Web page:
Spacenews.com's The sound and fury over a NASA authorization bill says that a NASA authorization bill isn't required and most years the US Congress doesn't pass one.
Question: If that's so, then what useful purpose do activities and deliberations NASA authorization bills serve?
However, left out of many discussions about the bill is this key fact: the bill doesn’t actually need to get through that legislative process. A NASA authorization bill is not required for the agency to operate, and most years Congress does not pass one.
That’s important because it’s unlikely that the bill would become law in anything like its current form. The House bill differs significantly from a NASA authorization bill introduced in the Senate in November, which lacks the language about a 2028 lunar return or how to develop a lunar lander. Assuming the Senate passes its NASA bill — it cleared the Senate Commerce Committee last year but hasn’t been taken up by the full Senate — it would need to be reconciled with the House bill.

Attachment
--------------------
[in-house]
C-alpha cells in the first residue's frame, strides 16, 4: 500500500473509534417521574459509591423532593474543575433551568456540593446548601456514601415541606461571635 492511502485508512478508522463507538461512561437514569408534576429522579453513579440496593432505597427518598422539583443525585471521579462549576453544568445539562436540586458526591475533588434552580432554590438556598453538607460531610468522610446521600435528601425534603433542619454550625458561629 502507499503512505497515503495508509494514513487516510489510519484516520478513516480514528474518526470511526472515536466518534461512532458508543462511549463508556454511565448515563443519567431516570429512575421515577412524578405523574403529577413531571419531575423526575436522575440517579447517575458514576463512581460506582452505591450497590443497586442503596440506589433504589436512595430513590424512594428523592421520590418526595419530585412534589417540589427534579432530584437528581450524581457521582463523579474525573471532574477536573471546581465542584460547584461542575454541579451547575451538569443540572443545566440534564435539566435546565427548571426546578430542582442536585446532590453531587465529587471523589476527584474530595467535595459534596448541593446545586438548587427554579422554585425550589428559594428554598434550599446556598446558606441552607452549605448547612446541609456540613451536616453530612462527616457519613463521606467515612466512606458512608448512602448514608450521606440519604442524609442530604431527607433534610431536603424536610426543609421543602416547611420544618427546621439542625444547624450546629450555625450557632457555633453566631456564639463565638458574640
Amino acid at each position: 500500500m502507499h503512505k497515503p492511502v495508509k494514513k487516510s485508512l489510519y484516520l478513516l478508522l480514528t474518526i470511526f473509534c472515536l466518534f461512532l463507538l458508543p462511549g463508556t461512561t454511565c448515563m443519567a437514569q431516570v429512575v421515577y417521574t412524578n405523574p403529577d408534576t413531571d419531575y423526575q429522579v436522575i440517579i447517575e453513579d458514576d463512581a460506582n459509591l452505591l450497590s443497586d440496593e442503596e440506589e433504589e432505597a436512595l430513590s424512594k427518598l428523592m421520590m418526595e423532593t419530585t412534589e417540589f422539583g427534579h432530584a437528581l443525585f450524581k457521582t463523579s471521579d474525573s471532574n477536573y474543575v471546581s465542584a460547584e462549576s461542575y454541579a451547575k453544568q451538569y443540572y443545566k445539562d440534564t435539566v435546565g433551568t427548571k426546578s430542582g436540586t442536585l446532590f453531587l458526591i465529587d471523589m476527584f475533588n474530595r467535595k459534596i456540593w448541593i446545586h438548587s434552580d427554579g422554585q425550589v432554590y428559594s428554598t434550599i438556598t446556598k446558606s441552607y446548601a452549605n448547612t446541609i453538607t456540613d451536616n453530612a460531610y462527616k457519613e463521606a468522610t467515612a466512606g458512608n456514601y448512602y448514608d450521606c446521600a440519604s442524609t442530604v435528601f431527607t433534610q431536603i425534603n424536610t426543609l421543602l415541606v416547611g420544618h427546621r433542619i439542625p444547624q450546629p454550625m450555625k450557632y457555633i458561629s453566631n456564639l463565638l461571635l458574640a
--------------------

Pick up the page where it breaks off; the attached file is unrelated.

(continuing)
Moreover, getting anything through the Senate requires a process known as unanimous consent, a streamlined approach that can be halted if just one senator objects. “Typically, all NASA bills, all space bills, pass by unanimous consent,” said Alicia Brown, a Democratic staff member on the Senate Commerce Committee, during a panel discussion last month at the Commercial Space Transportation Conference. “It’s a pretty high threshold.”